Big Issues For Small Farmers

Dennis Normile

A casual conversation at a coffee break in South Africa is shaking up agricultural research throughout the developing world.

Three years ago, Ronald Cantrell and Alexander McCalla shared fears about the future of agricultural research during a gap in a meeting in Durban. Both were acutely aware that new high-yield crop varieties are desperately needed to alleviate hunger among the poor. But their organisations - the International Rice Research Institute in the Philippines and the International Maize and Wheat Improvement Center in Mexico - were lagging behind private companies and academia in exploiting genetic techniques. So they agreed to explore closer ties, according to a Science magazine article posted on the Science and Development Network website  www.scidev.net .

The two groups are the crown jewels of a little-known powerhouse, the $379-million-a-year Consultative Group on International Agricultural Research (CGIAR), an association of 16 research centers affiliated with the World Bank. That chat has started a trend: other centers that work on cereals have asked to join the talks. The four CGIAR institutes that focus on legumes are exploring their own collaboration. A task force is studying the possible consolidation of four centers in Africa.

The goal is "all the centers working in common on the big issues for the small farmers of the world," says William Dar, director of the International Crops Research Institute for the Semi-Arid Tropics (ICRISAT) in Hyderabad, India.

Cantrell, a plant breeder, and McCalla, an agricultural economist, can remember when their two institutions ignited a Green Revolution that led to a quantum jump in agricultural productivity for the developing world. CGIAR was formed in 1971 to build on that progress. But Michael Lipton, an economist at the University of Sussex in the UK, says that the 1980s witnessed increasing pressure from donors to divert money from basic germ-plasm research - the expensive business of collecting, preserving and researching the genetic diversity of plants as well as cataloguing their enemies, pathogens and pests. Donors lost interest in the ongoing expense, equivalent to the running of an expensive if not very glamorous zoo or a library, and moved on "to a whole range of other goals, from improving the participation of women to natural resource management."

The result was a shift in priorities. A recent World Bank evaluation of some 700 previous reports and studies notes that CGIAR spending on improving crop productivity declined by 6.5% annually in real terms through the 1990s and that training programmes for the developing world decreased by nearly 1% a year. Research into environmental protection and biodiversity were receiving larger shares of a shrinking pie.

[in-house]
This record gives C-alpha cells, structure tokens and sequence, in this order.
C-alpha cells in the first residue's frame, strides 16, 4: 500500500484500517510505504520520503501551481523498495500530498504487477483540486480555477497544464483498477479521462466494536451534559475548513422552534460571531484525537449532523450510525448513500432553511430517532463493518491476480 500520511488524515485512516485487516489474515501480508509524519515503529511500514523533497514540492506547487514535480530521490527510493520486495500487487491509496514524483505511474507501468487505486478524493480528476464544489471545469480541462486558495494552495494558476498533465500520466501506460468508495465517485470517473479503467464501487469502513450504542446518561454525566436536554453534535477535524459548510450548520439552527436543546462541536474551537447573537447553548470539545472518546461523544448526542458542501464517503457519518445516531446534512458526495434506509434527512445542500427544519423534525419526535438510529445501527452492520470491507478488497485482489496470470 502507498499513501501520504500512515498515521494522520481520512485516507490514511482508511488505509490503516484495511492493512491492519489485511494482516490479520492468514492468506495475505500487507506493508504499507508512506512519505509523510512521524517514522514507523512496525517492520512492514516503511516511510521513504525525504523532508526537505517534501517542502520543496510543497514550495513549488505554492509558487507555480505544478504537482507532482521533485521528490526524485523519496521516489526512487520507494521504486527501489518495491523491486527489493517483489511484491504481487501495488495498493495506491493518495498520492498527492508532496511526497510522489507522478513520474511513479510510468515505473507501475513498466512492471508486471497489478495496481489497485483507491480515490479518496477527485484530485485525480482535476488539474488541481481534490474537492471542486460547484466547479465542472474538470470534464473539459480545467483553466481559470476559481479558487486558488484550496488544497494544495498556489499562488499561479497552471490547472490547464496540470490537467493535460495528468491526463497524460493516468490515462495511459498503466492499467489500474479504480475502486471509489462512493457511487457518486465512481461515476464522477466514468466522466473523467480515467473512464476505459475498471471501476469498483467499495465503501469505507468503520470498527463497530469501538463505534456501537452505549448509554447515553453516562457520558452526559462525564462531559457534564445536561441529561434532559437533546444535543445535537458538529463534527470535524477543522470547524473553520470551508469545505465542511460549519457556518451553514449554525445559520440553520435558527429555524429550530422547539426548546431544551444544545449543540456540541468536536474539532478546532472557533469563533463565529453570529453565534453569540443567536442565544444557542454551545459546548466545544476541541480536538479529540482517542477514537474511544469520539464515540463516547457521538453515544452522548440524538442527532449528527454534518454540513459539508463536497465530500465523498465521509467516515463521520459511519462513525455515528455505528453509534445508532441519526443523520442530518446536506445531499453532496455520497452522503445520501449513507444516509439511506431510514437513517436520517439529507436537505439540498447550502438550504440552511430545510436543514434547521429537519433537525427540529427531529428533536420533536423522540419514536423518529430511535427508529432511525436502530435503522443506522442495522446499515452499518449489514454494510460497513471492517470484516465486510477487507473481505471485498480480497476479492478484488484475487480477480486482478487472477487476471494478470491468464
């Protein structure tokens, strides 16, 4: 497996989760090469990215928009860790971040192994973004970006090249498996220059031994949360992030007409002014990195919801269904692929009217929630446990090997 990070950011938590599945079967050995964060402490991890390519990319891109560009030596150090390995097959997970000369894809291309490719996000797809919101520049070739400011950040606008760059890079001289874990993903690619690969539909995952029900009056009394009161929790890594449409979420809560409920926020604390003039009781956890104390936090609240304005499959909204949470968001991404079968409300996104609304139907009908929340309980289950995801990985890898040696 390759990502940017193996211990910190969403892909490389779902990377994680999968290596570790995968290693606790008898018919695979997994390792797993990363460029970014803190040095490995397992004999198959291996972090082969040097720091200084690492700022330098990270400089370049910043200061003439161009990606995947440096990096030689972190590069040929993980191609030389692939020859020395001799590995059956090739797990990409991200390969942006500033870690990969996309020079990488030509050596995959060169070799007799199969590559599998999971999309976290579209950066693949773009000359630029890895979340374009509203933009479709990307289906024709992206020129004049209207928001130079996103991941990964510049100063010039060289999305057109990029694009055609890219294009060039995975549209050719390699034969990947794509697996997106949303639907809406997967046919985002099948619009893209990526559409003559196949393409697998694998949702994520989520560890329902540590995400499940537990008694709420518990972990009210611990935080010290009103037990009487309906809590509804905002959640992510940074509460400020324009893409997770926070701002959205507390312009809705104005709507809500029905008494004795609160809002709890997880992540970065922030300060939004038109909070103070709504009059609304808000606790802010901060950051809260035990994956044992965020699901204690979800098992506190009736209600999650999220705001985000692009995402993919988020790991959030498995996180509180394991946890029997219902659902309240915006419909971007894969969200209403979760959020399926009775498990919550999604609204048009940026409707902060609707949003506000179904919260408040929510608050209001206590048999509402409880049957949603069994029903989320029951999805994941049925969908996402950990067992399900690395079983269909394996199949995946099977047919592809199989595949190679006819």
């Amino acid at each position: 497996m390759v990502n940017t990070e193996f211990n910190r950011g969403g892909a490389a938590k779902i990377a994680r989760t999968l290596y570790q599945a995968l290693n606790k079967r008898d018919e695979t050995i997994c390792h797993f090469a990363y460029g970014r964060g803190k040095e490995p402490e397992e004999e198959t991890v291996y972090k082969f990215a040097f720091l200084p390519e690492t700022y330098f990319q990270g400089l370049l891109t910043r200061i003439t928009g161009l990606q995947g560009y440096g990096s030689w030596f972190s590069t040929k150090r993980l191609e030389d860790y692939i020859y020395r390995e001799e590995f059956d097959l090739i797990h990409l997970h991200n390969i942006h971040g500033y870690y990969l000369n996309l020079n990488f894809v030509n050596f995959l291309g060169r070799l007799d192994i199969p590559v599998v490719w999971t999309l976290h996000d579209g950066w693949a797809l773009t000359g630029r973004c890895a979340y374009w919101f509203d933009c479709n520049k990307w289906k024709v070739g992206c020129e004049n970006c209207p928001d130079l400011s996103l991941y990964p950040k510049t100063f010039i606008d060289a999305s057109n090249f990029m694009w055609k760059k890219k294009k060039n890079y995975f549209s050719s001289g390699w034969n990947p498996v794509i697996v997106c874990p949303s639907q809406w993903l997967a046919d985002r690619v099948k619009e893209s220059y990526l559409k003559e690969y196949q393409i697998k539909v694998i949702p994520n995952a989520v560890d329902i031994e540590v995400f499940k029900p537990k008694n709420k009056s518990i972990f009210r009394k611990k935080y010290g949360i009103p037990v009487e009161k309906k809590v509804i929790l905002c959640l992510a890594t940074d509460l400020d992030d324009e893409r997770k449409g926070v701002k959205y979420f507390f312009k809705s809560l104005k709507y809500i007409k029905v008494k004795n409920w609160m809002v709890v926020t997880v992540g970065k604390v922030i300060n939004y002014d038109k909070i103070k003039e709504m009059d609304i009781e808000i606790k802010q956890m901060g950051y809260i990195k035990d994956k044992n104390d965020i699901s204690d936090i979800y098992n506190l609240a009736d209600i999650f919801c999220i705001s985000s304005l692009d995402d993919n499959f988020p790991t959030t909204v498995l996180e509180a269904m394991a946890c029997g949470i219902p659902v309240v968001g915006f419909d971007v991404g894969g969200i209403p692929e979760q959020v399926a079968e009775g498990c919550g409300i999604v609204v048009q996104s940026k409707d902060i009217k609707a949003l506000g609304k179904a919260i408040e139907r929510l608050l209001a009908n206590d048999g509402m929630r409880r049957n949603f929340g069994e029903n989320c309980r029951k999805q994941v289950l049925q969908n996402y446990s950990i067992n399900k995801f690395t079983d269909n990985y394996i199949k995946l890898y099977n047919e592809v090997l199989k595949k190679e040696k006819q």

The resulting fierce competition among centers for funding then isolated research programs at a time when research into the DNA of seeds could have benefited from greater collaboration, especially in biotechnology. While private companies and universities in advanced countries invested $8 billion to $10 billion in agricultural biotechnology in the 1990s, says Uma Lele, an agricultural economist who led the World Bank review, the CGIAR system spent just $25 million. "For a billion poor people in the world, that is just minuscule," she says.

CGIAR already has adopted many of the reforms recommended by the various reports and donors are gradually recognizing the need to give officials greater leeway in spending their money.

The thorniest issue has been determining the appropriate number of centers and their mandates and avoiding top-down restructuring. New research in genetics is helping.

"We know now that the major cereals have a majority of their genes in common," says Ronald Cantrell from the International Rice Research Institute. Taking advantage of the similarities among the cereals might lead to a shared genomics laboratory, jointly appointed researchers, and possibly even a common board.

After Cantrell and McCalla left Durban, they turned to the Rockefeller Foundation, which had helped establish both institutions in the 1960s, and the revamping process may be completed before the end of the year. Most scientists expect a heightened and more centralised effort to use genetic research, with a new lab in India or China. Such labs could identify genetic markers used in more traditional breeding programs and develop gene chips to be distributed to regional and national labs. Similar efficiencies could come from centralizing bioinformatics efforts, intellectual-property management, and training programs.

But restructuring also poses a host of challenges. Genetic research might be universal, but downstream work has to be local. The World Bank meta-evaluation notes that most successful introductions of new crop varieties in Latin America and Asia relied on local research capabilities. Now some of the strongest national agricultural research efforts are ahead of CGIAR in selected areas, says the World Bank's Lele. She points to the development of no-till planting techniques for soil conservation in Brazil, watershed management in India, and hybrid rice breeding in China.

At the same time, the Green Revolution never took hold in Africa, and the continent's agricultural research capabilities are generally weaker than they were a generation ago due to continuing political and funding instability. Yujiro Hayami, a development specialist at the Foundation for Advanced Studies on International Development in Tokyo, thinks that it might be best to shift research staff and resources "to a new food-staple research institute in Africa." But ICRISAT's William Dar disagrees. "There are still more hungry people in Asia than Africa," he counters.

 

March 2004